Tuesday, September 3, 2013

Top Ten Tuesday: Books that Should be Required Reading in Schools

Happy Top Ten Tuesday! This week's topic is Top Ten Books that Should be Required Reading in Schools. 

Top Ten Tuesday is a meme started on the Broke and the Bookish
blog. They set the topic, we make the lists. Visit their site to see more on this topic!

My list, in no particular order:

This book deals with a lot of issues: outcasts, childhood trauma, first loves, growing up, sibling relationships, etc. It is also very well-written, funny, and easy to relate to. It would make for some good discussion, methinks.

Either one of these would work well in order to establish a new take on WWII. The Book Thief is told from Death's point of view, while Maus's graphic novel format may be more approachable to some teens. Each story gets quite graphic at times, but both would give teens something to discuss and a new way to see this important historical period.

Admittedly, this book would appeal more to the girls of a classroom. However, it is very much about growing up in general. It deals with some difficult issues like class, abuse, and bullying. (Plus it is just amazing!)

Another beautiful book, in that it is both well-written and a lovely story. At first glance it is a "cancer book," but take a second look. It does, of course, deal with cancer, but it is also about friendships, first loves, feeling like an outcast, and searching out what is important to oneself, no matter what others think.

Patrick Ness gave this book many layers. It is a sort of fairy tale, with fantasy elements. However, it is also a different approach to a difficult subject (cancer) and deals with coming to terms with unbearable truths. In addition to those, a large part of the book deals with bullies, being an outcast, trust, and friendship. I realize it is technically a children's book, but that is just location. Teens could relate, and so can adults.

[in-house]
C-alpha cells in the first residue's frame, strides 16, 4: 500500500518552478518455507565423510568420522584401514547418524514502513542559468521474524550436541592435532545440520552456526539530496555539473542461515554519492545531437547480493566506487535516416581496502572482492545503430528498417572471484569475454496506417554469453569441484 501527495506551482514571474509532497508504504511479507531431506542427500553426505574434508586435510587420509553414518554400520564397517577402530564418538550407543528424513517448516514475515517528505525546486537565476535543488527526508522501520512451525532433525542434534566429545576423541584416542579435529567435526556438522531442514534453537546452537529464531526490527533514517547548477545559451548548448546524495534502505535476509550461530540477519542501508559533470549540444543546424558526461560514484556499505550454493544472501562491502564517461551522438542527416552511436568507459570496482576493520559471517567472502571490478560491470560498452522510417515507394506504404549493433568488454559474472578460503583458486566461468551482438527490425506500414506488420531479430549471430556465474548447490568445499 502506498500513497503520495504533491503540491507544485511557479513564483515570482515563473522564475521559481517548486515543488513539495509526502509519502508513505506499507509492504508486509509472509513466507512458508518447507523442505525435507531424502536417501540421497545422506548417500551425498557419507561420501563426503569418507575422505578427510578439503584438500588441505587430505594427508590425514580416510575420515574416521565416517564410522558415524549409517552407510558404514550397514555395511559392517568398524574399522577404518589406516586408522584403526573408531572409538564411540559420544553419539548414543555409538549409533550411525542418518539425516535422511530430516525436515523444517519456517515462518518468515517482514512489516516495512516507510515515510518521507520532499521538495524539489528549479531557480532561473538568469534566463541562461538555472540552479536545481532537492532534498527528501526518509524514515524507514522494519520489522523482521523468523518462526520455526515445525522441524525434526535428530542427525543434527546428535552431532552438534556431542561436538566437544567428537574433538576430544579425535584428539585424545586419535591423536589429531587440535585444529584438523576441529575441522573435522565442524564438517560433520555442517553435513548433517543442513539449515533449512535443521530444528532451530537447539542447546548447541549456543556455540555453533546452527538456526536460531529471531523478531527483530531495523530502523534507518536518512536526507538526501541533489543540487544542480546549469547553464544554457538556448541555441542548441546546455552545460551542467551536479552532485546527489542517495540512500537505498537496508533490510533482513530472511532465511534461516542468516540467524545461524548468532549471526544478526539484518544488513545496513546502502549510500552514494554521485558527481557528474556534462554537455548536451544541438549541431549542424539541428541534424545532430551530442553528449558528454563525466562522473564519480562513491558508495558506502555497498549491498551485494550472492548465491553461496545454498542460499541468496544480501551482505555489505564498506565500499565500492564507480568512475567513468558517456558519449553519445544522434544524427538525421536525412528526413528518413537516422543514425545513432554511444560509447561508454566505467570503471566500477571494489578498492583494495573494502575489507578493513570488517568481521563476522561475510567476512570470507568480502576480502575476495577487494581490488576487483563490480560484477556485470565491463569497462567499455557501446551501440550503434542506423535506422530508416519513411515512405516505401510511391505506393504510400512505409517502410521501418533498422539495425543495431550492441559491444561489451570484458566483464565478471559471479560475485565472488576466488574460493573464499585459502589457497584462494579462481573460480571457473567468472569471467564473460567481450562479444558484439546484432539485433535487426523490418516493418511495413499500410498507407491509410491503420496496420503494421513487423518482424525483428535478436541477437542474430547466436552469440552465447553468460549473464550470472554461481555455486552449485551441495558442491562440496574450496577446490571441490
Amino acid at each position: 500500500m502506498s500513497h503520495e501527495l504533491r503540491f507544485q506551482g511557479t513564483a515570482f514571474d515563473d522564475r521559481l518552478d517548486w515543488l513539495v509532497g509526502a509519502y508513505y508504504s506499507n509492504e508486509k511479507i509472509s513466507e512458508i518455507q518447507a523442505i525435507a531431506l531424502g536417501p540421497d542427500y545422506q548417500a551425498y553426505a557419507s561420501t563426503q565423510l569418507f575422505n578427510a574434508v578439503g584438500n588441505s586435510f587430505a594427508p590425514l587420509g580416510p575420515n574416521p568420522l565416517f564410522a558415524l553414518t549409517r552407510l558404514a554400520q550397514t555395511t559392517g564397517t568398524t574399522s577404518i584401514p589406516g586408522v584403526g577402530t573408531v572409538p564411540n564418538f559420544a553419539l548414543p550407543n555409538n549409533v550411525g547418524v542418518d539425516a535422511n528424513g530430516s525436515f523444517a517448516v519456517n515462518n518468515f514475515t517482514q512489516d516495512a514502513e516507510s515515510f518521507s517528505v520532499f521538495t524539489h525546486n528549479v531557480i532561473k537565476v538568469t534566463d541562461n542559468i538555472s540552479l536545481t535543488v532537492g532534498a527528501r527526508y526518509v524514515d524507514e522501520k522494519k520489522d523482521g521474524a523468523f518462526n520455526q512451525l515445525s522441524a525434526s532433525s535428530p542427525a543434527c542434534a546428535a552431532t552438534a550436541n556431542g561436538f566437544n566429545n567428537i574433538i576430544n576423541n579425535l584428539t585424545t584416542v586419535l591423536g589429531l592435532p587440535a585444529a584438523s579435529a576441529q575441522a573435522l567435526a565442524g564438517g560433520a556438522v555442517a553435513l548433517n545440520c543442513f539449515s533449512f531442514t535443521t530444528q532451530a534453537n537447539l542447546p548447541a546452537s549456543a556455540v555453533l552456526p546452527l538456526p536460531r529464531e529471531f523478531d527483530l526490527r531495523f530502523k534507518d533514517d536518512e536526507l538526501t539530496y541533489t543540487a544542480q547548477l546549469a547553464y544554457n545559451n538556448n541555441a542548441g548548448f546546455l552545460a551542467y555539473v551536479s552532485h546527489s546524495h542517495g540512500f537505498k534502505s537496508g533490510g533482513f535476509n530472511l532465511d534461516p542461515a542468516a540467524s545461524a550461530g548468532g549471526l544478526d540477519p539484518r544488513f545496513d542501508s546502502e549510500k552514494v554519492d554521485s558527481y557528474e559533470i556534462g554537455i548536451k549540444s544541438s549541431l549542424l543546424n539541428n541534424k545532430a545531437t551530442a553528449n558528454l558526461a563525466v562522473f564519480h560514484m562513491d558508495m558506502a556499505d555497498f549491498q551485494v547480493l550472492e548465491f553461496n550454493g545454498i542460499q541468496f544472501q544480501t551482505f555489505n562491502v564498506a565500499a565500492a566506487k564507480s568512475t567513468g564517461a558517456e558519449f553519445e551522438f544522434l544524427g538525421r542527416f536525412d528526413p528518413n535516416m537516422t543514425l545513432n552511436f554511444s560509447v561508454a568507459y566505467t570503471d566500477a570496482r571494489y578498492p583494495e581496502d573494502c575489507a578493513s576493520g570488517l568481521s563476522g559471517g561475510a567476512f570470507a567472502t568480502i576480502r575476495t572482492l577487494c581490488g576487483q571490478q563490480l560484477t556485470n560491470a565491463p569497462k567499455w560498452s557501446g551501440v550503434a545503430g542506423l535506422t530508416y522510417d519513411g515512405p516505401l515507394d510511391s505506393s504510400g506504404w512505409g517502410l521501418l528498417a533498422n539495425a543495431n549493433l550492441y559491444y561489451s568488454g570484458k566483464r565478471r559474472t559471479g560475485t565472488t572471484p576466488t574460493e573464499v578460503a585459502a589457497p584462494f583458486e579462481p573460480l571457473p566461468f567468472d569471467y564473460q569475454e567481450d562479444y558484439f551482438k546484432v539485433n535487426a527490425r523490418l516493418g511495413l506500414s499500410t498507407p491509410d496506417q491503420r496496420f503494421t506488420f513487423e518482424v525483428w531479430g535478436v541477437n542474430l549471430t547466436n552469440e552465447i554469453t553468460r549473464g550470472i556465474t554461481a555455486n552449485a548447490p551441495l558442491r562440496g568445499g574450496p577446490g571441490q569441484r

Wonder by R. J. Palacio
I love that this book is approachable at any age (it is in the children's section). Because it switches voices, the book makes it easy to relate to multiple characters of different connections to the main character-Auggie. Since Auggie was born with facial deformities, he will never look like everyone else. Entering mainstream school for the first time, this book covers bullying, being different, making friends, new starts, and feeling comfortable with oneself. It would be an excellent way to approach some of these topics in students' lives, and how they compare to the characters in the book.

Much like The Help (which some schools around me read), this one explores the racism of the 1960s. It is told from the point of view of the young girl, making it easier to access for younger readers. It also covers class differences, loss of a loved one, and being different. Again, there's a lot that a class could do with this.

Hunger Games by Suzanne Collins
If I were a teen, it would blow my mind to see a book that was currently popular amongst my required reading! This one is of course, dystopian, and that alone lends itself to discussion. Aside from that, it can be made relevant by its multitude of topics: making tough choices, growing up, class systems, love triangles, the establishment, flawed society, etc.

Just Listen by Sarah Dessen
The schools around me read Speak by Laurie Halse Anderson-an excellent read. Dessen's story is a great readalike for Speak. It deals with sexual assault and the alienation one feels afterward, deciding whether or not to share the information, coping with changes, and more. It is also a very sweet story about two outcasts finding one another. The best Dessen novel, in my opinion.

Complete Grimms' Fairy Tales (paired with a modern re-telling)
It seems like fairy tales are always being retold, and they were not meant for just children to enjoy. I think it would be interesting for teens to read the Grimm versions that are less-than-pretty. They can compare to the sugar-sweet Disney editions, and possibly pair it with a modern day retelling, such as Beastly by Alex Flinn, or Beauty by Robin McKinley

What do you think should be taught at schools? Why?

~Cailey W. 


  1. I have seen A Monster's Call on a few lists today. I really need to read it. I just finished his Chaos Walking...powerful stuff! I have The Book Thief on my list too. Loved eleanor & park! Here are my picks http://wp.me/pzUn5-1EZ

    1. I just recently read A Monster Calls after having read the Chaos Walking in the last couple years. You should read it! -Cailey

  2. My old high school had Hunger Games on it's summer reading list the last couple of years! :) I've read 7 out of your picks and I highly agree about Secret Life of Bees. As much as I like The Help, I feel like SL is better written and would make a better classroom read. Great list!

    My TTT: